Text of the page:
Key GOP Senators Emerge From Meeting: No Hearing For Obama SCOTUS Nom

AP

Updated at 2:33 p.m. ET

Key Republican senators on the Judiciary Committee emerged from a closed door meeting in Majority Leader Mitch McConnell’s office Tuesday united in their determination not to consider any nominee to replace Antonin Scalia until the next president takes office.

Tuesday was the first full day the Senate was back in session since Scalia’s death Feb. 13.

“We believe the American people need to decide who is going to make this appointment rather than a lame duck president,” said Majority Whip John Cornyn (R-TN).

When asked if they would start the process after the new president took office or if they would consider doing it in the lame duck session, Cornyn replied “No, after the next president is selected. That way the American people have a voice in the process.”

The Republican members of the Judiciary Commitee were unanimous in agreeing not to move forward with any Obama nominee for the Supreme Court, said Cornyn, who was in the meeting. Sen. Bob Corker (R-TN), who was not in the meeting, later said that GOP senators were told at their weekly lunch that the Judiciary Committee Republicans were in unanimous agreement on the strategy.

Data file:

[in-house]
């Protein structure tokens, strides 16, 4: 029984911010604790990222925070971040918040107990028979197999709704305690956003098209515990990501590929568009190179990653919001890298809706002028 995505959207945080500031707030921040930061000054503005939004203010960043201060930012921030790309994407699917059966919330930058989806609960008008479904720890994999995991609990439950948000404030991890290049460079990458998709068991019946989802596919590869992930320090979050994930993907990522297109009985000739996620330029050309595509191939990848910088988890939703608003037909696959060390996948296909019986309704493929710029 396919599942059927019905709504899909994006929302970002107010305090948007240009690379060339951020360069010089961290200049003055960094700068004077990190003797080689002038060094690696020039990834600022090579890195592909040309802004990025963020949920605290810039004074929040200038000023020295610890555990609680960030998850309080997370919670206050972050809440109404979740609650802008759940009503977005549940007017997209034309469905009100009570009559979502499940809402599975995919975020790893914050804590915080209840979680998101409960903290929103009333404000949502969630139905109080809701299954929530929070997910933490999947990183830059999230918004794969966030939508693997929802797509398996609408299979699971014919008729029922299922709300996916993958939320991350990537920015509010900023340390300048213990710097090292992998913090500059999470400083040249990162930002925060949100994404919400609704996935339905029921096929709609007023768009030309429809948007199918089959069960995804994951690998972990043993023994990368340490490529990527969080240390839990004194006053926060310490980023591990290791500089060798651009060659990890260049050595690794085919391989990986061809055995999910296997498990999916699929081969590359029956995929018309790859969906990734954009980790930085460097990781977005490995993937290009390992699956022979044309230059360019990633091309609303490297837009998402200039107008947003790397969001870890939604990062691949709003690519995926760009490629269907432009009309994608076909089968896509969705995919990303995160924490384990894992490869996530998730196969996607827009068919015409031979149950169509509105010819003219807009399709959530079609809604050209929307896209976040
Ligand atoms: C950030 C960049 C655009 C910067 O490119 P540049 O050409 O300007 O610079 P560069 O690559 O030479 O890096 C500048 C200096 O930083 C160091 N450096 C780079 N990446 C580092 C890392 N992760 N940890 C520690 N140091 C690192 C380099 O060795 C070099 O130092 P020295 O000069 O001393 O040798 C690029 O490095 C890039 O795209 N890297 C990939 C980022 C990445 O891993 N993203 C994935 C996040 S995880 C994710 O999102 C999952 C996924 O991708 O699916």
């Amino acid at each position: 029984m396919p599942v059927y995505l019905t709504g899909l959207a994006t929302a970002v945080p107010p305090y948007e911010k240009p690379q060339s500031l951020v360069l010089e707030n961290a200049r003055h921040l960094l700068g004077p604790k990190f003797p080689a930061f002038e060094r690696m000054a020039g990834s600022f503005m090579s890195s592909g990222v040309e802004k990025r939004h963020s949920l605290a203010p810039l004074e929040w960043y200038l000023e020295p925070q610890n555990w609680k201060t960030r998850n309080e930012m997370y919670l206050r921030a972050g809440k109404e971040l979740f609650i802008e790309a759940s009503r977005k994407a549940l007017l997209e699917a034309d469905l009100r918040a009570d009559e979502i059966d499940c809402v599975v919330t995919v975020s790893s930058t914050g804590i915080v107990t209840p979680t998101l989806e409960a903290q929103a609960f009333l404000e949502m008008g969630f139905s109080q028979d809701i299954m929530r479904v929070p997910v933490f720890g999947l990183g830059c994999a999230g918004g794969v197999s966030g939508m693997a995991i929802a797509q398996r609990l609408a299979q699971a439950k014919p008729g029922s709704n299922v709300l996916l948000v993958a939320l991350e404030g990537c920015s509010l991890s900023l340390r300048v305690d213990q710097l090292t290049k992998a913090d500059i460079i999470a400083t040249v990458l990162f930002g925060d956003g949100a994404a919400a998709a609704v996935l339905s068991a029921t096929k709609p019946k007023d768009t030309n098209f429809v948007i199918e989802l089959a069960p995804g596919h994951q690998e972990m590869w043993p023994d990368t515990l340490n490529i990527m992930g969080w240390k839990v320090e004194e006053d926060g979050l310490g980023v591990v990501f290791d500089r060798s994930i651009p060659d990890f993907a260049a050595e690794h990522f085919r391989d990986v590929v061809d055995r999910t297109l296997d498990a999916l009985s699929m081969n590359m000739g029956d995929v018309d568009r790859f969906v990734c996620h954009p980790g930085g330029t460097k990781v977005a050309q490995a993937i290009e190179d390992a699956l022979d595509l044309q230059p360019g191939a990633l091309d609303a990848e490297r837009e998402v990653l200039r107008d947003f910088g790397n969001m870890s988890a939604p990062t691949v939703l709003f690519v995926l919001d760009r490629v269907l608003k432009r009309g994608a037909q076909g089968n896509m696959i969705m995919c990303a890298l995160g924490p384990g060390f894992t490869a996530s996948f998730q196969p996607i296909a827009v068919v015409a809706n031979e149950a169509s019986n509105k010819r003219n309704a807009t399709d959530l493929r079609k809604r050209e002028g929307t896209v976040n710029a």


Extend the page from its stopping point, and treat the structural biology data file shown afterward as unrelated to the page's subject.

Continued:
Meanwhile, Judiciary Committee Chair Charles Grassley (R-IA) and the rest of the committee Republicans sent a letter to McConnell outlining their plan to block any Obama nominee for Scalia’s seat.

Sen. Lindsey Graham (R-SC) said that “there’s no use starting a process that’s not going to go anywhere and we are going to let the next president decide,” when asked why there would be no hearings.

When TPM asked if he had political concerns about the decision not to move forward with a nominee, Graham responded.”I have zero concerns politically.”

“I think this is what they would do,” Graham said referring to Senate Democrats. “For them to say they wouldn’t do this is a lie.”

Sen. Jeff Flake (R-AZ) demurred saying that Republicans were “still talking.”

The meeting in McConnell’s office came not long after he made a speech on the Senate floor vowing to block any Obama nominee.

“Presidents have a right to nominate just as the Senate has its constitutional right to provide or withhold consent. In this case, the Senate will withhold it,” McConnell said. “The Senate will appropriately revisit the matter after the American people finish making in November the decision they’ve already started making today.”

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